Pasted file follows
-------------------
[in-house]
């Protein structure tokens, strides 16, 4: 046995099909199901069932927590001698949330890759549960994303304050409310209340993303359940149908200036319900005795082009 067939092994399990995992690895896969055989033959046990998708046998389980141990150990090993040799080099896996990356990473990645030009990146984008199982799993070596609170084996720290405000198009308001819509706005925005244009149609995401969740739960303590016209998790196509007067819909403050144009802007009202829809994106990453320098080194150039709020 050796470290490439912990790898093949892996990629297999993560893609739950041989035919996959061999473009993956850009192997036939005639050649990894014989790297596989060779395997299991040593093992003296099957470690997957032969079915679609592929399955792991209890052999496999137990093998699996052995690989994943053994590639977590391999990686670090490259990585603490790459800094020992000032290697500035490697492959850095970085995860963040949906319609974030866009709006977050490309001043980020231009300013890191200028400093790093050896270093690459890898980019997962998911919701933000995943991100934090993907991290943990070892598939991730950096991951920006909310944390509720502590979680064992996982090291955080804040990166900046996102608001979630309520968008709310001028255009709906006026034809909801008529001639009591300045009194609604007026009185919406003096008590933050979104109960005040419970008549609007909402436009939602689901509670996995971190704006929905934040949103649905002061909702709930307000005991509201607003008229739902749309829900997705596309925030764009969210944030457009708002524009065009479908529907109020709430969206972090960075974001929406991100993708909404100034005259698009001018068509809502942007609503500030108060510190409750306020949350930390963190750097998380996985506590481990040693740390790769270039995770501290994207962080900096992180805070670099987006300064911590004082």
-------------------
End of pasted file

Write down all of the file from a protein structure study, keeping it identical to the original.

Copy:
[in-house]
């Protein structure tokens, strides 16, 4: 046995099909199901069932927590001698949330890759549960994303304050409310209340993303359940149908200036319900005795082009 067939092994399990995992690895896969055989033959046990998708046998389980141990150990090993040799080099896996990356990473990645030009990146984008199982799993070596609170084996720290405000198009308001819509706005925005244009149609995401969740739960303590016209998790196509007067819909403050144009802007009202829809994106990453320098080194150039709020 050796470290490439912990790898093949892996990629297999993560893609739950041989035919996959061999473009993956850009192997036939005639050649990894014989790297596989060779395997299991040593093992003296099957470690997957032969079915679609592929399955792991209890052999496999137990093998699996052995690989994943053994590639977590391999990686670090490259990585603490790459800094020992000032290697500035490697492959850095970085995860963040949906319609974030866009709006977050490309001043980020231009300013890191200028400093790093050896270093690459890898980019997962998911919701933000995943991100934090993907991290943990070892598939991730950096991951920006909310944390509720502590979680064992996982090291955080804040990166900046996102608001979630309520968008709310001028255009709906006026034809909801008529001639009591300045009194609604007026009185919406003096008590933050979104109960005040419970008549609007909402436009939602689901509670996995971190704006929905934040949103649905002061909702709930307000005991509201607003008229739902749309829900997705596309925030764009969210944030457009708002524009065009479908529907109020709430969206972090960075974001929406991100993708909404100034005259698009001018068509809502942007609503500030108060510190409750306020949350930390963190750097998380996985506590481990040693740390790769270039995770501290994207962080900096992180805070670099987006300064911590004082």